Player Profile: Matt Read leads Bemidji State into NCAA tournament with scoring touch, work ethic
There's no doubting the major impact junior forward Matt Read has on the Bemidji State men's hockey team.
Since arriving on the BSU campus three years ago, Read has been a force for the Beavers -- in every facet of the program.
For every game at the John Glas Fieldhouse this season, and most on the road, professional scouts and assistant coaches from the opposing teams would make appearances in the press box. In each game at some point, Read would do something on the ice that caused a stir.
Maybe it was s rocket slap shot that sent the goalie's water bottle flying, or maybe an impressive burst of speed to blow by a defender or possibly a bone jarring hit to an unsuspecting opponent.
BSU head coach Tom Serratore doesn't mince any words when describing Read, who was named the College Hockey America Player of the Year.
"He's the best player we've had here since moving to Division I," Serratore said. "He's so strong in every facet of the game; (Read) can skate, he has a great shot, he's physical and competes like a warrior. He's the hardest worker on the team, both on and off the ice."
Statistics back up the glowing praise:
Read broke into the starting lineup immediately as a freshman and has played in 109 consecutive games.
Read has led the Beavers in scoring in each of his first three seasons. Read has scored 107 points in 110 games.
The Beavers are 31-7-1 when Read scores a goal. This season the Beavers are 14-2-0 when he connects for a goal.
Read has a career plus/minus rating of an eye-popping plus-59. He's at plus-29 this year.
"I pride myself in my defensive play," Read said. "I hate being on the ice when the other team scores. In fact when it happens I consider the game failure, personally."
With the Beavers making their second straight NCAA Tournament appearance, Read said he feels the team is well prepared. BSU opens the regional Saturday at 6:30 p.m. against Michigan in Fort Wayne, Ind.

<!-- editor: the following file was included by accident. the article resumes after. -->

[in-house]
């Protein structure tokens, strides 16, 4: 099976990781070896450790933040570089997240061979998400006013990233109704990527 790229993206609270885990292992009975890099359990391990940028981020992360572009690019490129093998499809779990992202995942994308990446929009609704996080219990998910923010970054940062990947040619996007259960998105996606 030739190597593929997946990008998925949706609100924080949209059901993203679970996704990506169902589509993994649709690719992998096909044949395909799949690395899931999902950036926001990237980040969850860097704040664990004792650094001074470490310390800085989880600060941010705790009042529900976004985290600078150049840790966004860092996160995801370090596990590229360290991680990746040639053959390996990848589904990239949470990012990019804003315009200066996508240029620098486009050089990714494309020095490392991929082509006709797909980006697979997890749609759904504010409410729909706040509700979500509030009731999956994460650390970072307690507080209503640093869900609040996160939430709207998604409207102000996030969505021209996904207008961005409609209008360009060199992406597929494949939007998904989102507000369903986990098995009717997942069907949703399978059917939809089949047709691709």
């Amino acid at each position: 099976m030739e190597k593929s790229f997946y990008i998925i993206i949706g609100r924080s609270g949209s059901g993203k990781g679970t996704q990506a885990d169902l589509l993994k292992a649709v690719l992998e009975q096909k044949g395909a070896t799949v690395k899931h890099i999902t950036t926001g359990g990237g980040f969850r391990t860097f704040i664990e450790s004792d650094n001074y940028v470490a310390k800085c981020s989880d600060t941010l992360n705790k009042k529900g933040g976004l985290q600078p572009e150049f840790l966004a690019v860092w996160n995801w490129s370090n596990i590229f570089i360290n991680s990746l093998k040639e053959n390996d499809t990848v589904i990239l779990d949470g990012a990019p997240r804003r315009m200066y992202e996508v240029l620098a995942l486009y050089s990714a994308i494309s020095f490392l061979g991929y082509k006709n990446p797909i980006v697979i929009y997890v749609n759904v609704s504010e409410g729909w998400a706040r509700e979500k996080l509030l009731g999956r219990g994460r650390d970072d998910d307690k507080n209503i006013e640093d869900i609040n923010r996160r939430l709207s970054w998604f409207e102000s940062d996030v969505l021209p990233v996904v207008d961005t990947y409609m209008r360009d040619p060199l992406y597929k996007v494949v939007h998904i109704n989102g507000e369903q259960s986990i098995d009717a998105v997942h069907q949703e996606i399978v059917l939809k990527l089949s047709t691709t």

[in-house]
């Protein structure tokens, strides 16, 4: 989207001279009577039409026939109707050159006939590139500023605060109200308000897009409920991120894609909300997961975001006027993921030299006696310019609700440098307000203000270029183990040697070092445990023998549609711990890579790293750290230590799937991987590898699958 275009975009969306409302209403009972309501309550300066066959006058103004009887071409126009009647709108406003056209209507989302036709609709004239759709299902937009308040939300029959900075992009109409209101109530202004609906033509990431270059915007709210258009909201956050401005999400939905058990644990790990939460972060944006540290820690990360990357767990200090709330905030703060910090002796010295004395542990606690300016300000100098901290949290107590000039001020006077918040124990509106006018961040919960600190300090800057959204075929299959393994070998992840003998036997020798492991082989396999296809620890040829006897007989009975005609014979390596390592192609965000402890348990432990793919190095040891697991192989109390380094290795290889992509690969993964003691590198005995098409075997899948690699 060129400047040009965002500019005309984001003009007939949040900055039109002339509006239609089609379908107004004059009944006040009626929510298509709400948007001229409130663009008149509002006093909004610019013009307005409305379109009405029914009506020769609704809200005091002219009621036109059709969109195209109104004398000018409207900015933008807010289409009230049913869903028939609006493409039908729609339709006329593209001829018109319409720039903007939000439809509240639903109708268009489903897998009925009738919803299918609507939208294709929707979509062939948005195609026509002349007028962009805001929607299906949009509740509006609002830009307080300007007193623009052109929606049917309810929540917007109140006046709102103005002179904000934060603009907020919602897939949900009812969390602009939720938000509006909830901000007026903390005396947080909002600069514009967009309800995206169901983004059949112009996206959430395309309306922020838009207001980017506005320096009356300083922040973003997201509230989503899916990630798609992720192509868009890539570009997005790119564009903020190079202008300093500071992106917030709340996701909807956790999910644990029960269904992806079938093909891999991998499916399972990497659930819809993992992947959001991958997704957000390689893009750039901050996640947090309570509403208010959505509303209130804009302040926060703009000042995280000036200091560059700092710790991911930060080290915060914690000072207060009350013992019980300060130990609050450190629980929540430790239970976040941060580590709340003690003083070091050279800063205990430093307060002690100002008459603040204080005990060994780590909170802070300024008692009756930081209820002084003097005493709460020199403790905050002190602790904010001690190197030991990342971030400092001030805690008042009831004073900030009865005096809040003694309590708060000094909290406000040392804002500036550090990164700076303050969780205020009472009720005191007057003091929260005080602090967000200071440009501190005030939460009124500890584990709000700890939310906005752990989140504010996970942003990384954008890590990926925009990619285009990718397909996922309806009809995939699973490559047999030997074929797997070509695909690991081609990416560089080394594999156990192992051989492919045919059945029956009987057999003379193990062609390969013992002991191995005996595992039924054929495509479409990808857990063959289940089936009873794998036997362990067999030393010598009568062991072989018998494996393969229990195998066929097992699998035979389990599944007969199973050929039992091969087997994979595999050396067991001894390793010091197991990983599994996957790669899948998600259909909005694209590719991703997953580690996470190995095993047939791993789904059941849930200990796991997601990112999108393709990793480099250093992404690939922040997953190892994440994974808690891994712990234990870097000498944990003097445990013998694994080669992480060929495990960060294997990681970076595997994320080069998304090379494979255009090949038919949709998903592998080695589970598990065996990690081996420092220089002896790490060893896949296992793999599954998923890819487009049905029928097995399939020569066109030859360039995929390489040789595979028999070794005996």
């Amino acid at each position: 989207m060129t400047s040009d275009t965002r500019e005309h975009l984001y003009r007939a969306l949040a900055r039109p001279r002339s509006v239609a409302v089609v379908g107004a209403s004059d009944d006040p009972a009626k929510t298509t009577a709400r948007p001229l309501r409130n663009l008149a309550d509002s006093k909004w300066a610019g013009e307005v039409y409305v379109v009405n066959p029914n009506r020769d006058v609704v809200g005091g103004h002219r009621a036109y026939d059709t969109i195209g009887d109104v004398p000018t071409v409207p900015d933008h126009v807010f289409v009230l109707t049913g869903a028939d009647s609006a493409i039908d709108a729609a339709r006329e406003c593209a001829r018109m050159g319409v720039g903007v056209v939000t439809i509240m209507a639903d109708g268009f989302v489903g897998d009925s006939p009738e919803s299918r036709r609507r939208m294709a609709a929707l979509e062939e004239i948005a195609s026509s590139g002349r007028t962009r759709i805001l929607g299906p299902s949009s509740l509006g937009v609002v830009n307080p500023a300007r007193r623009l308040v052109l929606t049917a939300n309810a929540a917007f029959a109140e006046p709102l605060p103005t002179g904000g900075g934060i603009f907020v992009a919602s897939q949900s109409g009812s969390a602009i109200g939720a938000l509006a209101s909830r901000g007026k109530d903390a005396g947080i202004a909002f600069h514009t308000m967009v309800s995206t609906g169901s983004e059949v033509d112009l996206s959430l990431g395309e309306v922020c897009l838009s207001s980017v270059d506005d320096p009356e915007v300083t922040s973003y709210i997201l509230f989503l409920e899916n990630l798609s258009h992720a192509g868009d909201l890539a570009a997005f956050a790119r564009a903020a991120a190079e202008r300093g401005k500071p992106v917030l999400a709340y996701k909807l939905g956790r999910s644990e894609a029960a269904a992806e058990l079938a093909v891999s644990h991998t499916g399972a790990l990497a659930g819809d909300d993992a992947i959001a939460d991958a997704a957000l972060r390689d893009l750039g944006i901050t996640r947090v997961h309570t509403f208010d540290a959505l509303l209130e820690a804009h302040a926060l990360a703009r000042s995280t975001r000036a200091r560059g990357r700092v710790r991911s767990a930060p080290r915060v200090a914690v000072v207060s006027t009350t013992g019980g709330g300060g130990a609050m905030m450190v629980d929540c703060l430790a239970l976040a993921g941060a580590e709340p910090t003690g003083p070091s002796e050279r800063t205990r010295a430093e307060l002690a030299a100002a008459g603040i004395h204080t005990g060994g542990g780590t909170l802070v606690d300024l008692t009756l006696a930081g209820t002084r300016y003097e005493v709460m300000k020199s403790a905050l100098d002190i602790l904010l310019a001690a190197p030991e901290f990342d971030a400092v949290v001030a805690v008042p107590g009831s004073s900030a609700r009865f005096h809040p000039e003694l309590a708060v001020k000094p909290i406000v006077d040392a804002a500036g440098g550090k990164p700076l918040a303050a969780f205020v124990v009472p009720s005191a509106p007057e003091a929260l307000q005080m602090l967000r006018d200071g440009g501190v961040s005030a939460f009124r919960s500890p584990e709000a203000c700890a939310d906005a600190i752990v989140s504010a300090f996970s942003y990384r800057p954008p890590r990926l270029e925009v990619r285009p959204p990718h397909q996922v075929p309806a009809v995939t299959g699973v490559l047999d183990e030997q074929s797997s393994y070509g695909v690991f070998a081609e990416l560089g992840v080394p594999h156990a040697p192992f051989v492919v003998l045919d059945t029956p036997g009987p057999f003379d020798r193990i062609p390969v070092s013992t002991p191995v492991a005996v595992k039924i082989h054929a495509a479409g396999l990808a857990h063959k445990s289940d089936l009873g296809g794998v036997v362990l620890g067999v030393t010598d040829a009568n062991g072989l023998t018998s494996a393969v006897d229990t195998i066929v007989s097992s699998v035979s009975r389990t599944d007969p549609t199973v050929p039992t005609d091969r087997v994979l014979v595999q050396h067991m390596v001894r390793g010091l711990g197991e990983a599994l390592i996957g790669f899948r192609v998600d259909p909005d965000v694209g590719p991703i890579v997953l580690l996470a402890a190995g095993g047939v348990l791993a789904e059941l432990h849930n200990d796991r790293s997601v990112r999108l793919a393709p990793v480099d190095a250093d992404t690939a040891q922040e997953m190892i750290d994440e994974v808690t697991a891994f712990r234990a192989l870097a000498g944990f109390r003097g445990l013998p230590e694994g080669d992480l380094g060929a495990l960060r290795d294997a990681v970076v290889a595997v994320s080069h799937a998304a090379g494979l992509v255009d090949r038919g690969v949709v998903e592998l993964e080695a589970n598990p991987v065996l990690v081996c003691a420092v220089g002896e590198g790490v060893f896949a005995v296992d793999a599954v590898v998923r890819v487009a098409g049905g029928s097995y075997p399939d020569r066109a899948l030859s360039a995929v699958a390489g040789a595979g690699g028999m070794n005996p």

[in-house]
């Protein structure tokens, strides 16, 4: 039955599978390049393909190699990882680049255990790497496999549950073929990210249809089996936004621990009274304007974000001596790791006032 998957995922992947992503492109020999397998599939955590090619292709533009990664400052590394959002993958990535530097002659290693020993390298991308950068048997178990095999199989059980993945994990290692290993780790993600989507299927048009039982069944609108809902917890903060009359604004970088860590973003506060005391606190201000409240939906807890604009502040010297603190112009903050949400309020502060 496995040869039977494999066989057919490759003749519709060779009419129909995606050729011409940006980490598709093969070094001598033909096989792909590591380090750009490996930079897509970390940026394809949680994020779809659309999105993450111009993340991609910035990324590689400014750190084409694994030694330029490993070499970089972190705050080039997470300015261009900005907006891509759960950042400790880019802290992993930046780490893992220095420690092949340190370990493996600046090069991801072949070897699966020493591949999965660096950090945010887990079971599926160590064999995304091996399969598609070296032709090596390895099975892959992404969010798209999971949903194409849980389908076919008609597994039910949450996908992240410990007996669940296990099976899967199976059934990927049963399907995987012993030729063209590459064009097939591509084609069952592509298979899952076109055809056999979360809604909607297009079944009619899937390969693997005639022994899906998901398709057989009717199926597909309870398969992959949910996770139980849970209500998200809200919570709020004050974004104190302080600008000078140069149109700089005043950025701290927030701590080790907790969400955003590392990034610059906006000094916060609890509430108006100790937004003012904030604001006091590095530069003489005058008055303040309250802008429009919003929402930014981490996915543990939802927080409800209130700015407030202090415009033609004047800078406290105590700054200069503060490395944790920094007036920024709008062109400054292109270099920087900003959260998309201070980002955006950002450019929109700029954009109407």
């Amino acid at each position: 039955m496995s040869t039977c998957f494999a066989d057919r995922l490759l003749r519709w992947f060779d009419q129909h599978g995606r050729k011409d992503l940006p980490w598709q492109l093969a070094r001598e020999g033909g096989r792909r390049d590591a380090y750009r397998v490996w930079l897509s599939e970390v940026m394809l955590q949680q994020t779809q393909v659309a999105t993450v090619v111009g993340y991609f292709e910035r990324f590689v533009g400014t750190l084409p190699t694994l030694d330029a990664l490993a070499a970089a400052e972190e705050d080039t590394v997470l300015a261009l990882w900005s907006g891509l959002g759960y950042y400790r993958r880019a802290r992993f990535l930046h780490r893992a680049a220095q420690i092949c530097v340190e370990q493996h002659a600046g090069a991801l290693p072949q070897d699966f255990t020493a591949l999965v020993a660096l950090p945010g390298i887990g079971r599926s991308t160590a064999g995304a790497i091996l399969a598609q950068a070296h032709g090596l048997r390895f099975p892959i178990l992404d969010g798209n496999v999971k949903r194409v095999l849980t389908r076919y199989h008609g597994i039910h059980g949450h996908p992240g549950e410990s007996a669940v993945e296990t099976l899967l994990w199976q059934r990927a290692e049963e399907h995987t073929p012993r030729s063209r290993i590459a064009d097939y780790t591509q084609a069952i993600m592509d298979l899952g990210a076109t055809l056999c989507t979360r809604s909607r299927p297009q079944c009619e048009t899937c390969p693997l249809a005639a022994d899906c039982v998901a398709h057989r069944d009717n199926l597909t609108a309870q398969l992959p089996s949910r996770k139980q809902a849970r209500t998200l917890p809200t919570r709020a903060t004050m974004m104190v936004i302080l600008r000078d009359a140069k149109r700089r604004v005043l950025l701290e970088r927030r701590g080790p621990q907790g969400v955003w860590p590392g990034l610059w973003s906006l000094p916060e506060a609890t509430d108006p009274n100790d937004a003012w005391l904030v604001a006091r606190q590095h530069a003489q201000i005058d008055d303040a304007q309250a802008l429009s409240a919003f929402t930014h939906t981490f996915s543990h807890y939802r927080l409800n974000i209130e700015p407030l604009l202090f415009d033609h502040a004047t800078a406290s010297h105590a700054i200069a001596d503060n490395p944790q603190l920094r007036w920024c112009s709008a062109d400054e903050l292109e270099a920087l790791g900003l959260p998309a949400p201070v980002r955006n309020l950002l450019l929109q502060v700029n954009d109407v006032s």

"We're the underdog again, just like we were last year," Read said. "But I like our chances. Our team is as ready as it can be. One of the things we learned this season is that when we play our game, we can compete against any team in the country."
The Beavers ended the regular season 6-2-1 against teams in the top 25 of the Pairwise rankings. Included were wins over top ranked Miami, Minnesota, Minnesota-Duluth, Northern Michigan and Nebraska-Omaha.
There are some stark differences between this year's team and last year when the Beavers made their run to the Frozen Four.
"Last year we put together a little run at the end of the regular season and through the CHA playoffs," Read said. "We went to the regional thinking we'd just try to make the most of it. This year we're more confident going into the regional. We played against some of the top teams in Division I during the regular season and had some success against them.
"Those wins have given us confidence to believe we have a great chance to win a couple games this weekend."
One of the major differences between last year and this season is how the Beavers are entering the national tournament. Last season the Beavers finished 7-2-1 over their last 10 and entered the Big Skate on a roll.
This season the Beavers finished 5-3-2 in their last 10 games, including a loss and tie at the CHA tournament. Can the Beavers make a run after such an average lead in?
"We've had a week off to get some rest and prepare," Read said. "In the CHA Tournament, I thought we played some pretty good hockey. Niagara is a tough team - especially in their barn. In the end it was a tight game that came down who would get the last bounce. They got it; I don't think we played bad."
Against Robert Morris, Read continued, the Beavers held a 1-0 lead into the third period, then allowed three quick goals.
"Good teams find a way to come back," he said. "That's what we did and got a tie. It's pretty much the way the season went for us - find a way to get points. We did that through the whole season - and a few times against some very good teams."
The Beavers took the CHA Tournament as a learning experience, Read continued.
"That's old news for us now," he said. "We know what we need to do to be successful - be the hardest working team out there. It's not always the teams with the most talent that win. The New York Yankees don't win the World Series every year.
"Sometimes it's the team that works the hardest; the team that has the best chemistry that wins. That's our goal. The season so far has shown us one big thing - if our best effort isn't there, we don't have a chance."
Read realizes the Beavers rely heavily on him and his linemates Ian Lowe and Jordan George to score and set the pace offensively. The line has scored nearly 41 percent of the team's goals this season.
"It's great playing with those two guys," Read said. "George is a real heads up player when he wants to be. With Lowe, for me it's a lot easier to work hard and get him the puck when I know he can score."
But the Beavers are much more than just Read or the Read line. "We have experienced guys who know what it takes," he said. "Plenty of guys have scored big goals for us this year.
"We've found a way to get it done all year. Now, we just have to keep it going -- work hard and find a way."